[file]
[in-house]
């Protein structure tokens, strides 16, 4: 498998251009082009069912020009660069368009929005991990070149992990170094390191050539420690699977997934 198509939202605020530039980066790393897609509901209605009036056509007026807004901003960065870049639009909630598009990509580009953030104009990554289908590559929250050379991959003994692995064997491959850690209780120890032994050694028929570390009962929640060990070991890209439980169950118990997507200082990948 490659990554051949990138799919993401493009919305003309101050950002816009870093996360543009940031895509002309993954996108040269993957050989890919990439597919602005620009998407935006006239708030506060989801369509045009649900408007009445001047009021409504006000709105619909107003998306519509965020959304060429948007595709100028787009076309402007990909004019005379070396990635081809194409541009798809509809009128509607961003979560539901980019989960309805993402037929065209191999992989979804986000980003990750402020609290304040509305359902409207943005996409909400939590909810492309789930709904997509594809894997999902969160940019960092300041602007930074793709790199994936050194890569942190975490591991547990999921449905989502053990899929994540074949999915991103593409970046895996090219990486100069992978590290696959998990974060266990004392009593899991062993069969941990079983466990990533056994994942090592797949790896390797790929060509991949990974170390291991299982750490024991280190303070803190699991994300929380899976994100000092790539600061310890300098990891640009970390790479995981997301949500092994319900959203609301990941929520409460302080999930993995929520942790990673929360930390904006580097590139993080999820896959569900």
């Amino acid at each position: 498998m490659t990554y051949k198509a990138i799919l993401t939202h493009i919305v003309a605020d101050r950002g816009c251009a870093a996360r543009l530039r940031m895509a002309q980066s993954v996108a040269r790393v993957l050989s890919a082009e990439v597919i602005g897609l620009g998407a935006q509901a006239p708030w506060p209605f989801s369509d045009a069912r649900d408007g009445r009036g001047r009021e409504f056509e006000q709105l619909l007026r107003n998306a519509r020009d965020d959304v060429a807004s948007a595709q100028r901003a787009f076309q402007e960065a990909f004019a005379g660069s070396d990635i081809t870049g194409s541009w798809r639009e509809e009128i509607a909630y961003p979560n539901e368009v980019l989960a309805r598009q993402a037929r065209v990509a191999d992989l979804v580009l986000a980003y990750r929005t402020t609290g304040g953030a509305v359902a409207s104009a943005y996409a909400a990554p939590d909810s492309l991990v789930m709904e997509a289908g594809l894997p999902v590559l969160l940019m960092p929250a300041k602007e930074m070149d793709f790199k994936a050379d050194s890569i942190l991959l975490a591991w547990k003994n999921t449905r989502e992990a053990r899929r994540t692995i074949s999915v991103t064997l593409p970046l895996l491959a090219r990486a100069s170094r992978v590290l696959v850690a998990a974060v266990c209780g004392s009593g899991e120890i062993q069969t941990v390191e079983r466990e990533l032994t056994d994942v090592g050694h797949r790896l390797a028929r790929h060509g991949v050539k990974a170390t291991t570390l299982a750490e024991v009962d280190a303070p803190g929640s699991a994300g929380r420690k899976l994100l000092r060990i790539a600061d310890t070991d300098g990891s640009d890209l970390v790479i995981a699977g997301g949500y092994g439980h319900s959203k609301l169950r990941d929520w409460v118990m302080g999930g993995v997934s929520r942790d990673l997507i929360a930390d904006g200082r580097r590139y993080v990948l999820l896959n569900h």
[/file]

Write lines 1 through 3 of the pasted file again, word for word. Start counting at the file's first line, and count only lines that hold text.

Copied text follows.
[in-house]
């Protein structure tokens, strides 16, 4: 498998251009082009069912020009660069368009929005991990070149992990170094390191050539420690699977997934 198509939202605020530039980066790393897609509901209605009036056509007026807004901003960065870049639009909630598009990509580009953030104009990554289908590559929250050379991959003994692995064997491959850690209780120890032994050694028929570390009962929640060990070991890209439980169950118990997507200082990948 490659990554051949990138799919993401493009919305003309101050950002816009870093996360543009940031895509002309993954996108040269993957050989890919990439597919602005620009998407935006006239708030506060989801369509045009649900408007009445001047009021409504006000709105619909107003998306519509965020959304060429948007595709100028787009076309402007990909004019005379070396990635081809194409541009798809509809009128509607961003979560539901980019989960309805993402037929065209191999992989979804986000980003990750402020609290304040509305359902409207943005996409909400939590909810492309789930709904997509594809894997999902969160940019960092300041602007930074793709790199994936050194890569942190975490591991547990999921449905989502053990899929994540074949999915991103593409970046895996090219990486100069992978590290696959998990974060266990004392009593899991062993069969941990079983466990990533056994994942090592797949790896390797790929060509991949990974170390291991299982750490024991280190303070803190699991994300929380899976994100000092790539600061310890300098990891640009970390790479995981997301949500092994319900959203609301990941929520409460302080999930993995929520942790990673929360930390904006580097590139993080999820896959569900």
């Amino acid at each position: 498998m490659t990554y051949k198509a990138i799919l993401t939202h493009i919305v003309a605020d101050r950002g816009c251009a870093a996360r543009l530039r940031m895509a002309q980066s993954v996108a040269r790393v993957l050989s890919a082009e990439v597919i602005g897609l620009g998407a935006q509901a006239p708030w506060p209605f989801s369509d045009a069912r649900d408007g009445r009036g001047r009021e409504f056509e006000q709105l619909l007026r107003n998306a519509r020009d965020d959304v060429a807004s948007a595709q100028r901003a787009f076309q402007e960065a990909f004019a005379g660069s070396d990635i081809t870049g194409s541009w798809r639009e509809e009128i509607a909630y961003p979560n539901e368009v980019l989960a309805r598009q993402a037929r065209v990509a191999d992989l979804v580009l986000a980003y990750r929005t402020t609290g304040g953030a509305v359902a409207s104009a943005y996409a909400a990554p939590d909810s492309l991990v789930m709904e997509a289908g594809l894997p999902v590559l969160l940019m960092p929250a300041k602007e930074m070149d793709f790199k994936a050379d050194s890569i942190l991959l975490a591991w547990k003994n999921t449905r989502e992990a053990r899929r994540t692995i074949s999915v991103t064997l593409p970046l895996l491959a090219r990486a100069s170094r992978v590290l696959v850690a998990a974060v266990c209780g004392s009593g899991e120890i062993q069969t941990v390191e079983r466990e990533l032994t056994d994942v090592g050694h797949r790896l390797a028929r790929h060509g991949v050539k990974a170390t291991t570390l299982a750490e024991v009962d280190a303070p803190g929640s699991a994300g929380r420690k899976l994100l000092r060990i790539a600061d310890t070991d300098g990891s640009d890209l970390v790479i995981a699977g997301g949500y092994g439980h319900s959203k609301l169950r990941d929520w409460v118990m302080g999930g993995v997934s929520r942790d990673l997507i929360a930390d904006g200082r580097r590139y993080v990948l999820l896959n569900h």